With a pile of “must-reads” littering my study and another pile on my nightstand, very few books make it to my “read it again and again and again” pile. Dying to Live: The Power of Forgiveness is one such book.
Amazon and Christian bookstores and the local supercenter abound with books promoting “living the Christian life.” Dr. Senkbeil takes you there in a refreshing, unabashedly evangelical-catholic Lutheran sort of way, precisely because he recognizes the bondage of the will, the brokenness of this world, the centrality of preached Word and sacramental Word, and (above all) the Christ, who travels with us “all the way, Today, tomorrow, ev’ry day Till trav’ling days are ended” (Christian Worship 79).
The beauty of Dying to Live is it covers some significant theological territory as if you are sitting in a one-on-one conversation with your pastor. It reads not as a deep theological treatise (although there is plenty of depth) but as something that would be accessible to inquirer and life-long member alike.
Some nuggets from Part I: “The Incarnational Foundation of the Christian Life”:
- The crisis: “But we know it [our life] won’t last. Ultimately, all of life is lived graveside. We are all dying—from the youngest newborn to the oldest nursing-home resident. We might be dying to live, but we are all dying” (14).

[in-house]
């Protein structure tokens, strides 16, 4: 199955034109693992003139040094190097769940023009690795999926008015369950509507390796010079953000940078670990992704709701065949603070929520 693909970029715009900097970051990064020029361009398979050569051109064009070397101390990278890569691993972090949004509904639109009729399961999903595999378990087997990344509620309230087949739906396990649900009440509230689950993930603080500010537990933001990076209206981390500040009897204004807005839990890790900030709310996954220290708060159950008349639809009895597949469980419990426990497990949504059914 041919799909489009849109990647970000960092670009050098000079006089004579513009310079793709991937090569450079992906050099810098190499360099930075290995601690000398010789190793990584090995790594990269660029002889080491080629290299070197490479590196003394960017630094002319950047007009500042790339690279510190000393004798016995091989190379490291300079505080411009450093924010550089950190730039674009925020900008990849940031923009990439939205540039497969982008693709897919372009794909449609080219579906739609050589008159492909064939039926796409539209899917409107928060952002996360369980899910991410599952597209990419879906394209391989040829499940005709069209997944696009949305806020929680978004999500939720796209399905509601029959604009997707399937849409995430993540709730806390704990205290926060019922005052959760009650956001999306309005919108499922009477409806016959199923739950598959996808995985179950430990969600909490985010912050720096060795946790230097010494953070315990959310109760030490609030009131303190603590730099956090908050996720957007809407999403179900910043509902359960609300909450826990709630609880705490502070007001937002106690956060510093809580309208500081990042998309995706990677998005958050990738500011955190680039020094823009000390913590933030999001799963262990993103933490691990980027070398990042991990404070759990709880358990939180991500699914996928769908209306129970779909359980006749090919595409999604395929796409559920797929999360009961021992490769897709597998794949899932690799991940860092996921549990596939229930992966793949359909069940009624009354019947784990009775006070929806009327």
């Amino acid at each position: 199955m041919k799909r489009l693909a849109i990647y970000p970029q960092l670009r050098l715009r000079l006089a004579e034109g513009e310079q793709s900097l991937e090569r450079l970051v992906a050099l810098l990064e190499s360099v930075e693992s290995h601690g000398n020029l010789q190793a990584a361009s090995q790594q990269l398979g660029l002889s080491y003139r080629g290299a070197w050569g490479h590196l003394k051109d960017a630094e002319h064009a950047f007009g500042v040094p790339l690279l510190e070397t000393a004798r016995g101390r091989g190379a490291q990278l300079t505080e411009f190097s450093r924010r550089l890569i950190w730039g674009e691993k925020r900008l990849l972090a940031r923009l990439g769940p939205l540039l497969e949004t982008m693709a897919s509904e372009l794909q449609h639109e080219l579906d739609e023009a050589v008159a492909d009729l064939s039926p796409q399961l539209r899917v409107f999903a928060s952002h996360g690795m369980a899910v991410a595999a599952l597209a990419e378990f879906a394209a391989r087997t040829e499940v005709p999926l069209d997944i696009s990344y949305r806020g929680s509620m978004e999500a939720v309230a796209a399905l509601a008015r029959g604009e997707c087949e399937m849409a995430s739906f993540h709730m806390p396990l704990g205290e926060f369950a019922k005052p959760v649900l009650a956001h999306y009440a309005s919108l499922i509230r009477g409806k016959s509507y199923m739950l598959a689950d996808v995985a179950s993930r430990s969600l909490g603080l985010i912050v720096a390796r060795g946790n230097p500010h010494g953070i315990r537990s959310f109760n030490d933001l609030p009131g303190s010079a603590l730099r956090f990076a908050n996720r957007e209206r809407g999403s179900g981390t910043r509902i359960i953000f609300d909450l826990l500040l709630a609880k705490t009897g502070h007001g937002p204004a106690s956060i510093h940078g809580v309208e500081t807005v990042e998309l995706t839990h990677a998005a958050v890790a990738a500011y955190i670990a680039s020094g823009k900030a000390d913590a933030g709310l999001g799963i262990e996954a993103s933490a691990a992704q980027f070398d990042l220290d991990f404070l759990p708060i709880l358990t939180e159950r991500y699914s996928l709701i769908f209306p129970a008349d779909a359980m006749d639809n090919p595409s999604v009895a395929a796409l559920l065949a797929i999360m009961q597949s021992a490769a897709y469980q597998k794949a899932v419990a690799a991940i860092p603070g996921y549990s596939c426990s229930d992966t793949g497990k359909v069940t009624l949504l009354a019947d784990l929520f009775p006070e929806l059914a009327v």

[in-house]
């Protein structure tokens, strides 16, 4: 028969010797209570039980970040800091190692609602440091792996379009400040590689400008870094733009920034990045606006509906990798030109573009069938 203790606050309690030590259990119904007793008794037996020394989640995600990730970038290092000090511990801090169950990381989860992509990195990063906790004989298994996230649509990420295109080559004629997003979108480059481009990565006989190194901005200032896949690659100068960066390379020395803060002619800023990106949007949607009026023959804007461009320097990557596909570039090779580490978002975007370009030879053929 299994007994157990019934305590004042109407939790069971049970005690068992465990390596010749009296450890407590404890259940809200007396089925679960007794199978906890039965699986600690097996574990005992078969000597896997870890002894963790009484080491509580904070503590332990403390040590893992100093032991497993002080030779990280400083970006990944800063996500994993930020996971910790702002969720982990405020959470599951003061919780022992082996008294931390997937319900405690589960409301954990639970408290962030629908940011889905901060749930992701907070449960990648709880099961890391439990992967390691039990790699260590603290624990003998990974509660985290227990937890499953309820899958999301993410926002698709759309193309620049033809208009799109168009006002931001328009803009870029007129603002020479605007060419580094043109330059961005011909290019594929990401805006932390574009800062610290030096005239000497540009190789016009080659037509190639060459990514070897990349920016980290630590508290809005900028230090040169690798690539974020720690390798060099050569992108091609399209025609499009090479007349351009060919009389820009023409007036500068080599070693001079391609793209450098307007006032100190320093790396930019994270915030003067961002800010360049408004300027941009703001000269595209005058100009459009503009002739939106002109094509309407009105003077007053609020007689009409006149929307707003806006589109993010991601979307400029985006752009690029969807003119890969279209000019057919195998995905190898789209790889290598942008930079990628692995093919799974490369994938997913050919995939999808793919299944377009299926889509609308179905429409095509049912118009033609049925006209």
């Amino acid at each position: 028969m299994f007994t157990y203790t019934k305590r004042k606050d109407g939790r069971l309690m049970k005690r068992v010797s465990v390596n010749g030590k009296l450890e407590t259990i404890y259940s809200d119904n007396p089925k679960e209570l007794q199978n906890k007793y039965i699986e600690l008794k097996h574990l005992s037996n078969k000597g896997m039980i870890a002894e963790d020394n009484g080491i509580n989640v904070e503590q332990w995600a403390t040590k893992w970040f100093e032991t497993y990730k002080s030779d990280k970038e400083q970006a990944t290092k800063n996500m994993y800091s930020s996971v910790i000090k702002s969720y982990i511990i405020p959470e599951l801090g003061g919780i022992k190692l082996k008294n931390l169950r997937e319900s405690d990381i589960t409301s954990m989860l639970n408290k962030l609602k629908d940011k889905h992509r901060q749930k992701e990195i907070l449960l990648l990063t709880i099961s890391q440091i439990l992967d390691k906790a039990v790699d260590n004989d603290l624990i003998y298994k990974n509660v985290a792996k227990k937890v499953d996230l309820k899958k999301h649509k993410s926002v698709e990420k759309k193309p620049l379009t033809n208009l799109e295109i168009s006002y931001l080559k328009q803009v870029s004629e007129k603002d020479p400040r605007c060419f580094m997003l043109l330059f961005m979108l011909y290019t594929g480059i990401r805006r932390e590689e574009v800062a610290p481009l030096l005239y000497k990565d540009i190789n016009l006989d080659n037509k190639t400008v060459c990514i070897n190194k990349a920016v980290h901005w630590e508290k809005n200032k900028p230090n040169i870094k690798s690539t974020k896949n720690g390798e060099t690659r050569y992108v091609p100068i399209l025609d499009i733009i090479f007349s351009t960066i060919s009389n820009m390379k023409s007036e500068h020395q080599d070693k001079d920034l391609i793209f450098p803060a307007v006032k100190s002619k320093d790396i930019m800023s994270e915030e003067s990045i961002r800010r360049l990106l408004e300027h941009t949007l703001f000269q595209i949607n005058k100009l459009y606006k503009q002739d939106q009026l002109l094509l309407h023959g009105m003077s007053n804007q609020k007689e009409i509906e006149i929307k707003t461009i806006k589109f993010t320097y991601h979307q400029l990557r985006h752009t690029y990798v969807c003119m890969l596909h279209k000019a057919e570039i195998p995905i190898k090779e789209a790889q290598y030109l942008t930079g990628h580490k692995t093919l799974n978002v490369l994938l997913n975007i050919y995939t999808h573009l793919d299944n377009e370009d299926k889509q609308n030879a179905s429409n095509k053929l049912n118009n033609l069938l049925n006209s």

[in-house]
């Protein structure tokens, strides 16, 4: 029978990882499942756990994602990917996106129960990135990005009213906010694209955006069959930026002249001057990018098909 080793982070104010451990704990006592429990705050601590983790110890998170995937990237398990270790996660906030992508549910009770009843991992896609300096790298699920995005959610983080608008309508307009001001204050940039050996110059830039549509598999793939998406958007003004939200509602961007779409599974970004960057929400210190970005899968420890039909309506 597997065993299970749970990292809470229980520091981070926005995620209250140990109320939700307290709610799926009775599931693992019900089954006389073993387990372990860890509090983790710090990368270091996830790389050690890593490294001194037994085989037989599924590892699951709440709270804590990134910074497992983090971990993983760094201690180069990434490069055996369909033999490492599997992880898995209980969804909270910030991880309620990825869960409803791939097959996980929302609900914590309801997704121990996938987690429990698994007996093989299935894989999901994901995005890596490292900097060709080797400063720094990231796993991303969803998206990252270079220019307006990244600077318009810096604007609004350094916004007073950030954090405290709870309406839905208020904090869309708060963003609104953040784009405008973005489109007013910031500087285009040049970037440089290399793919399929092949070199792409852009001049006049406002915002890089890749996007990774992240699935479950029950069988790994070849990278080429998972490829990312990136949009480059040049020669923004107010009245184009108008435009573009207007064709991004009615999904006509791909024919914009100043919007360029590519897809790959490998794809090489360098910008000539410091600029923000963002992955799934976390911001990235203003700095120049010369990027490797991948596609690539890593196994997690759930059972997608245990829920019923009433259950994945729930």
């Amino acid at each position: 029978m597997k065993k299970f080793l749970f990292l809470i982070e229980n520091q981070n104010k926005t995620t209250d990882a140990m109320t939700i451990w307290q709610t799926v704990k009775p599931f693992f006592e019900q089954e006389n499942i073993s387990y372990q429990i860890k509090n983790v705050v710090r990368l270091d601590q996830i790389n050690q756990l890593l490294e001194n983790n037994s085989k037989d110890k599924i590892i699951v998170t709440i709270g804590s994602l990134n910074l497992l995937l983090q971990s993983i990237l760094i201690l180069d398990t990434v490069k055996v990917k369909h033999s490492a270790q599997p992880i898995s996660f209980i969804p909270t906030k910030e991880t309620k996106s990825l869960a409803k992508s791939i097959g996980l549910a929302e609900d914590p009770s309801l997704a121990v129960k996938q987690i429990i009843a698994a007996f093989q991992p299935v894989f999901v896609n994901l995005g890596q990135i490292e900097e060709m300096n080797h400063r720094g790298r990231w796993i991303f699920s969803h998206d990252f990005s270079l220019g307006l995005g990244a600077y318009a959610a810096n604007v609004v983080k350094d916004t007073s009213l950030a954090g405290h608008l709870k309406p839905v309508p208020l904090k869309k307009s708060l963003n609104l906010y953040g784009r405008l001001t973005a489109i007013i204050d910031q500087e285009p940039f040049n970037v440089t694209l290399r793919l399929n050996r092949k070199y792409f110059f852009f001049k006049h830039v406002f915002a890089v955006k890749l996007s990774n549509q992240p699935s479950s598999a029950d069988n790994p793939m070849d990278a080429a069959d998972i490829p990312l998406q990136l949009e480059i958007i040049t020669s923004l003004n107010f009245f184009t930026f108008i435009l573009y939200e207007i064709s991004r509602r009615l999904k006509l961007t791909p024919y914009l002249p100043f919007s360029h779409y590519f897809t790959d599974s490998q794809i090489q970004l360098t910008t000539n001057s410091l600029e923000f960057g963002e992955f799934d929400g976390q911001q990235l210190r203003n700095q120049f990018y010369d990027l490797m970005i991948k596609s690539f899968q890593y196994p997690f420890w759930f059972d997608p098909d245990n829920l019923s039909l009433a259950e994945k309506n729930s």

- The answer found in the incarnation (John 1): “‘The Word became flesh and made his dwelling among us’ is not empty talk about life, this is life itself. In Jesus Christ, eternal life has made a personal appearance in this dying world of ours” (28).
- The cross-resurrection dynamic in our life: “There’s no way around death. You can either die alone in this world or you can die in Jesus. You can have life your way or you can have it His way. Your way leads through life to death. His way leads through death into life” (51)
Some nuggets from Part II: “The Sacramental Focus of the Christian Life”:
- “Consigned into His death by Baptism, we are partners with Him in His risen life. Holy Baptism is both our tomb of death and our womb of life” (60).
- “There is no one so lonely as someone alone with his sin. But in Holy Absolution Christ abolishes that loneliness…The Gospel spells the death of sin and the rebirth of the new man in Christ” (85,86).
- “Because He had come to take away the sins of the world, Jesus was able to receive sinners and eat with them. And His presence with sinners changed their lives….As it was in Jericho [with Zacchaeus] so it is among us. Wherever Jesus eats and drinks with sinners, salvation arrives in that place, and hearts are repeatedly turned to repentance and faith” (107).
Some nuggets from Part III: “The Liturgical Shape of the Christian Life”:
- Regarding our time together on Sunday mornings: “The word of the Gospel in either spoken or sacramental form always means the same thing for us Christians when we gather for public worship: Forgiveness, life, and salvation—God’s forgiveness, God’s life, God’s salvation here and now in this dying world in the midst of His congregation” (119).